The readings on which this sermon is based can be found at: http://users.bigpond.net.au/frsparky/r187.htm
s187g98 Somerton Park 16/8/98 Sunday 20
"I have come to bring ... division" Luke 12:51
This is another of those Sundays when the gospel ends on a distinctly threatening note and we all dutifully and presumably happily say: "For the gospel of the Lord ... praise to you Lord Jesus Christ". Not getting out of prison until you have paid the last penny doesn't sound like gospel to me. Perhaps it is only me that is weird?
There are four messages I get from todays reading. The first is a message that God is already acting, we don't have to look for God at work, under each bush, as it were. The second is that Jesus didn't come to bridge the generation gap - quite the opposite - since he causes it. Thirdly it is our own prison that we put ourselves in if we try to live a life repaying God. But I'll leave you in suspenders for the last.
The first message - that God is already acting. We often think - if only God would do something to relieve us of whatever disturbs our serenity. And because our serenity only comes in small portions in proportion to the rest of the time when our persons and emotions are assaulted continually, we think God is proportionately not working most of the time. And so we have a picture of God essentially inactive. We can't see God, let alone God at work. But if we look at all of the examples of today's lessons, we see Jesus picking examples where God's activity is present not in the future.
So in verse 50 Jesus says: what stress I am under until it (my baptism) is completed! Jesus baptism is not the cross. Jesus baptism was happening there and then, and ends on the cross. In verses 50-53, we are all painfully aware that sons and daughters are pitted against parents and in laws - and vise versa. Jesus brings about that conflict, and therefore God is active, right at the centre of that which most concerns us. If we only are looking to God to fix it - to stop the conflict - we are failing to see God caused it in the first place. God is right there from the very beginning, God doesn't have to be called in from the sidelines. We do not have to remind God or bring the matter to God's attention. God can hardly be unaware of that which he (or she) caused. In verses 54 and 55 Jesus turns to the weather. Again it is already happening, a present reality - the cloud rising, the south wind blowing - whatever the weather happens to be, it is an ever present reality. And in verses 58 and 59 those at loggerheads are travelling together going to the magistrate ... God is there already and at work.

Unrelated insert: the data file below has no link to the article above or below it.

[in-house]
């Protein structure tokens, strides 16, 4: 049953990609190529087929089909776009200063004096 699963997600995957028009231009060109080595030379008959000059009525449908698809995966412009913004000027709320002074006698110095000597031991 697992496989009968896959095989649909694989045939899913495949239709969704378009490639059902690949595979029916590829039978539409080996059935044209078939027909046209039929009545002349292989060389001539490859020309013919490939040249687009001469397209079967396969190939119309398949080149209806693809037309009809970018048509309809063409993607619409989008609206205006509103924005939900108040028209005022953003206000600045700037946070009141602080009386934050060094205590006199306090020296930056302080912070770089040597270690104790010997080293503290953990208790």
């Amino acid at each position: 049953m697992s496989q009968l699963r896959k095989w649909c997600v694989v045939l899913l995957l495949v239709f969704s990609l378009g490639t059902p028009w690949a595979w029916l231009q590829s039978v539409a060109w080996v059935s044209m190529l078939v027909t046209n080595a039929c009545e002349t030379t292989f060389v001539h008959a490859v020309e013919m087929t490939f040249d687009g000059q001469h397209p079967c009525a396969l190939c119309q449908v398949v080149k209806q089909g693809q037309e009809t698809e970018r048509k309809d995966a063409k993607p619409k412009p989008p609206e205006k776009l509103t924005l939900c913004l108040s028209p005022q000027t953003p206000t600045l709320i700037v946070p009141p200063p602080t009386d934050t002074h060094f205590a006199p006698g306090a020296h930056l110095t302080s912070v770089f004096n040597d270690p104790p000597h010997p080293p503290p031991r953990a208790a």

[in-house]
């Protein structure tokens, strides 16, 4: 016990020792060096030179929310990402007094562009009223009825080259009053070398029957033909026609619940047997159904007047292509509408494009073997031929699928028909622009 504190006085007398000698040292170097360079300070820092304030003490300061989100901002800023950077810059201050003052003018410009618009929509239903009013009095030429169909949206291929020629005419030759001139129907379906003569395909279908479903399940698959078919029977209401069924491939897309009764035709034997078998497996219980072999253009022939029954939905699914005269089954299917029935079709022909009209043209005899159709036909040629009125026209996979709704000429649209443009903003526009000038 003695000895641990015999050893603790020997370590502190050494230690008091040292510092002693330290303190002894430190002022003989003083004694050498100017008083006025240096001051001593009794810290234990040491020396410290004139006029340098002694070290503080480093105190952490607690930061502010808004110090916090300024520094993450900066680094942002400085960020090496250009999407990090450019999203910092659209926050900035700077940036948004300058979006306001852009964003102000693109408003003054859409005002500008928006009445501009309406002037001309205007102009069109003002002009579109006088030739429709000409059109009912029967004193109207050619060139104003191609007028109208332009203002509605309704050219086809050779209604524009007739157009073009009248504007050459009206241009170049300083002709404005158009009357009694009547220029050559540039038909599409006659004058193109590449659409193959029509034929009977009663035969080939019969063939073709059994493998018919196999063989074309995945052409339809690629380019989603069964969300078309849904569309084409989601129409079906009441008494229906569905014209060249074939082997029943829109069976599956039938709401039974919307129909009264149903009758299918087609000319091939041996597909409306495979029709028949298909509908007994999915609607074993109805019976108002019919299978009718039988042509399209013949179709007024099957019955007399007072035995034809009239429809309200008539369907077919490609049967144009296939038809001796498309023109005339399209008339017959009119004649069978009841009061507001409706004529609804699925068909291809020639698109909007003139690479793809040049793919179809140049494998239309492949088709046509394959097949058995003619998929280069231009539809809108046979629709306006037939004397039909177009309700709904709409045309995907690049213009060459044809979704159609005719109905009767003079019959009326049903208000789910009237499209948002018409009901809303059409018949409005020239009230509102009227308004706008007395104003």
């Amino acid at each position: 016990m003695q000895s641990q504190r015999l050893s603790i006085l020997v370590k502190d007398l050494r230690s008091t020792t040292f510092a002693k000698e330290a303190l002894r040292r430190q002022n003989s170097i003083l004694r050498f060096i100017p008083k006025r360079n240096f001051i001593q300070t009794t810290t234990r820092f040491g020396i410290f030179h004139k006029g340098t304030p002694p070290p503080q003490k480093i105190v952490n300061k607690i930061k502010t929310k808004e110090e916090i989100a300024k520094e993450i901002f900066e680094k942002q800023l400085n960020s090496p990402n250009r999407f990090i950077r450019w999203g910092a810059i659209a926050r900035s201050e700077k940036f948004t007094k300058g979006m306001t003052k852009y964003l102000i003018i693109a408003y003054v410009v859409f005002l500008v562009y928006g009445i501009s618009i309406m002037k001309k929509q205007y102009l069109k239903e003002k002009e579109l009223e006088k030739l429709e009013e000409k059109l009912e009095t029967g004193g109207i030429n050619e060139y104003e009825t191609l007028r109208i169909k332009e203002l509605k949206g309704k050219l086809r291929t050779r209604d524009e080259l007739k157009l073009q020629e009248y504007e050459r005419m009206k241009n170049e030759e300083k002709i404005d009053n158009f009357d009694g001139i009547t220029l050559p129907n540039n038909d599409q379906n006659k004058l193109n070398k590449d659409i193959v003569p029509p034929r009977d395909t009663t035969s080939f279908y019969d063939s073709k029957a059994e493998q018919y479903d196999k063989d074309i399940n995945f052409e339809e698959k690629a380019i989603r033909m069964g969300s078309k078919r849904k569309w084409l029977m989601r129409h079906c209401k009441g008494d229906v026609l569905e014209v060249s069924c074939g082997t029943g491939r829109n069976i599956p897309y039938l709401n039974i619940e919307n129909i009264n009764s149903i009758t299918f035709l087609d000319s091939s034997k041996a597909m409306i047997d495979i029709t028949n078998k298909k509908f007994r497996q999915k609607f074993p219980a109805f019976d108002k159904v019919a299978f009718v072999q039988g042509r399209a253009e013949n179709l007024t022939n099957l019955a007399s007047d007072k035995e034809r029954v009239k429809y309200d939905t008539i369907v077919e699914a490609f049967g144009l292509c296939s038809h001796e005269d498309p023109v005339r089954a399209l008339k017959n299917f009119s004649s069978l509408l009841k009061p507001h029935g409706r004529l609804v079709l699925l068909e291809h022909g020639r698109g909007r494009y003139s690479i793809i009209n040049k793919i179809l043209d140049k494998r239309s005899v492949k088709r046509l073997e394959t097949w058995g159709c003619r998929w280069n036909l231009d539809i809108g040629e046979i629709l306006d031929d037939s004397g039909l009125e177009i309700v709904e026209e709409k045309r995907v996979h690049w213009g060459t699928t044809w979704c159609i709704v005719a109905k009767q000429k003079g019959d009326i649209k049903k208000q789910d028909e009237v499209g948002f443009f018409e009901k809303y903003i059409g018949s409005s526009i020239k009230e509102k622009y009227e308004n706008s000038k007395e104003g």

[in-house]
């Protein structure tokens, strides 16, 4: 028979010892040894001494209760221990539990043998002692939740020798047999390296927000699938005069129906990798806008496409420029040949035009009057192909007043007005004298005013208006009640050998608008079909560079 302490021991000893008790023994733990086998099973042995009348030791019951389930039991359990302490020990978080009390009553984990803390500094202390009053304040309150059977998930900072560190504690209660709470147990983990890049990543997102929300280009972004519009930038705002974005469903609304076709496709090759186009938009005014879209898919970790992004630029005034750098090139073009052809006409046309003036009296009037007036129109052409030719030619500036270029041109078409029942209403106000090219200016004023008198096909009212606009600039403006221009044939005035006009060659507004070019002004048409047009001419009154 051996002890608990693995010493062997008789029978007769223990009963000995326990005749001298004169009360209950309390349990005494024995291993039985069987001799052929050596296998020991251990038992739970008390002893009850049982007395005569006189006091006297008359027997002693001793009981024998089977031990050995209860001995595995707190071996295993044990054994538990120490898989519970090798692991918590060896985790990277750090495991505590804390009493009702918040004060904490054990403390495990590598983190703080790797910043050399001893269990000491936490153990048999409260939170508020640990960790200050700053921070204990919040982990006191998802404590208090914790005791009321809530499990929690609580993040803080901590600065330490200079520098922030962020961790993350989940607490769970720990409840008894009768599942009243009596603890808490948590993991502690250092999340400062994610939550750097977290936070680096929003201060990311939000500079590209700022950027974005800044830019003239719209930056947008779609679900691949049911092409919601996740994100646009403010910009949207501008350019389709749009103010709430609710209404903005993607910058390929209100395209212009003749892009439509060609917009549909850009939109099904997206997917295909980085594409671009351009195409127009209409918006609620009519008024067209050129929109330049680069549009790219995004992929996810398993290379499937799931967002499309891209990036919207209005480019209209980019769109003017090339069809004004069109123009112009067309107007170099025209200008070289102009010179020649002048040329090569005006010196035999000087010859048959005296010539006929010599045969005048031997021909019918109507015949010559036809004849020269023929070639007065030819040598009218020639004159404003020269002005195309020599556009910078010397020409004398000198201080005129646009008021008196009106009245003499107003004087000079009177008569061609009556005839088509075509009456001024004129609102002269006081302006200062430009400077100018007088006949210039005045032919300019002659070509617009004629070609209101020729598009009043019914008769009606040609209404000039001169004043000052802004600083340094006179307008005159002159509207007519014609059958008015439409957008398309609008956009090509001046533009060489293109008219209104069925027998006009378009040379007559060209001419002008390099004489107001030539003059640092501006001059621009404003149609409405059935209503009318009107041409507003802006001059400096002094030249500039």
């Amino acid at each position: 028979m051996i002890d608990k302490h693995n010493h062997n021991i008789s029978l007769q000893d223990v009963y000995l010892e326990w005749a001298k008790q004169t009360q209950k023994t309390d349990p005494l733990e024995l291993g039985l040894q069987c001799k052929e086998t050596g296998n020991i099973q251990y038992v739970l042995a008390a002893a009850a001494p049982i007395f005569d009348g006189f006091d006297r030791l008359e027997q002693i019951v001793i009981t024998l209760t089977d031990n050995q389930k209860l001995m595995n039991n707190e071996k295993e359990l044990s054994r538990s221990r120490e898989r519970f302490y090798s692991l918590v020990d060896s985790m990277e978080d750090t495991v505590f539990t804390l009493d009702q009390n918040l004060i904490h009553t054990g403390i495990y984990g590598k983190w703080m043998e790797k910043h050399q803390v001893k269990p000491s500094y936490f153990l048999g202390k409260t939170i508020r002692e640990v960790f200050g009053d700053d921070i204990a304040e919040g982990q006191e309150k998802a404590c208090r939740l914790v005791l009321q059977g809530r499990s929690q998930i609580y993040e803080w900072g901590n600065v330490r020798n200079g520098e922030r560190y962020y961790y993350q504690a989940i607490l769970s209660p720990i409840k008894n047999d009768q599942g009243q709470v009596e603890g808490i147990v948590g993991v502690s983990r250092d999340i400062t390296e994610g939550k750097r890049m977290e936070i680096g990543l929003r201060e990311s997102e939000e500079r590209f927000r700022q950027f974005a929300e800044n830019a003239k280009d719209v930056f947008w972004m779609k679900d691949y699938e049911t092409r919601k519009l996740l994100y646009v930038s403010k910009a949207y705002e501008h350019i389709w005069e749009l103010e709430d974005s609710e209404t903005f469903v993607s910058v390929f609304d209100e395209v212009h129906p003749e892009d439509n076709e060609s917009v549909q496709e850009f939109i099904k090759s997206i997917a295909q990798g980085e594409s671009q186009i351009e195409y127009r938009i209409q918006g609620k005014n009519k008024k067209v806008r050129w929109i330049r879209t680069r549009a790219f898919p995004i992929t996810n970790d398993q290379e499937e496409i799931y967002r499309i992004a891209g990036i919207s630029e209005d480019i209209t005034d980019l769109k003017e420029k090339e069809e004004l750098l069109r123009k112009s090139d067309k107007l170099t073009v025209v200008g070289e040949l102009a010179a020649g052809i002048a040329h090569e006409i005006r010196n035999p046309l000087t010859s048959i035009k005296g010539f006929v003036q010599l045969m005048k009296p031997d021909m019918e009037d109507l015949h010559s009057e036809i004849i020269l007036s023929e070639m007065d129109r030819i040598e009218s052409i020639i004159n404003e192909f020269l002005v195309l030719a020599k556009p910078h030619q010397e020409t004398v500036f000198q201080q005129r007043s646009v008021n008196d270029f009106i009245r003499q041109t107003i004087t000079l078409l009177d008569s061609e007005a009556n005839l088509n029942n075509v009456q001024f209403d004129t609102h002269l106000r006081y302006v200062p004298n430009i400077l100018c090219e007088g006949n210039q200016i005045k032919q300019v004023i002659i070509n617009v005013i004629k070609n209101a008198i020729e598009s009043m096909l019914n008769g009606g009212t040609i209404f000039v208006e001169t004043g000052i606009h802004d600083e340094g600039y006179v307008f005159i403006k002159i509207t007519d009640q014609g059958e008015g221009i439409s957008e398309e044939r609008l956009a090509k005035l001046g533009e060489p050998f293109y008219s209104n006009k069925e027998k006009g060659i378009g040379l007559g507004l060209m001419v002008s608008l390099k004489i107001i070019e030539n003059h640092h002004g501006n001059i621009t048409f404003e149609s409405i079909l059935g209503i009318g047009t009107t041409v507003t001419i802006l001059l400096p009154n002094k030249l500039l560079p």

So God is already active, right at the heart of that which concerns us. Indeed God may have actually caused it to be. God doesn't always bring difficulties and unmitigated disasters however. I am reminded of the phrase in the new marriage service when the priest says: "(God) has called N and N to marriage ..." APBA p657. Sexuality and desire are God's design - not human perversion - as I think the world so often assumes the Church to be saying. That is of course assuming that marriages are without difficulties??
Secondly - Jesus causes the generation gap, he didn't come to bridge it. We should note that it is the generation gap which is being described here. Not sibling rivalry, relations between married persons or relations between neighbours. How often is it assumed that the Churches solutions to the problems of this world is when we all obeyed the ten commandments and children honoured their parents ... and did everything parents say, when parents say it. Hardly!
The words make it quite plain - the generation gap is God's doing. Heaven forbid if children simply replicated the failures of parents! In this sense God is behind the "prodigal" son as he goes off to the far land to spend his half of the inheritance on loose women, as much as God is with him when the very same son comes to himself and realises the predicament he is in is unnecessary and his own doing. This does not however mean that you can give up drying the dishes at home - boys! :-)
It is of course the relationship between parents and siblings for which grace may well be needed to cut the ties. Brothers and sisters can drift apart fairly naturally. But if we are products of our environment, then our parents have a big part to play, for good or for ill.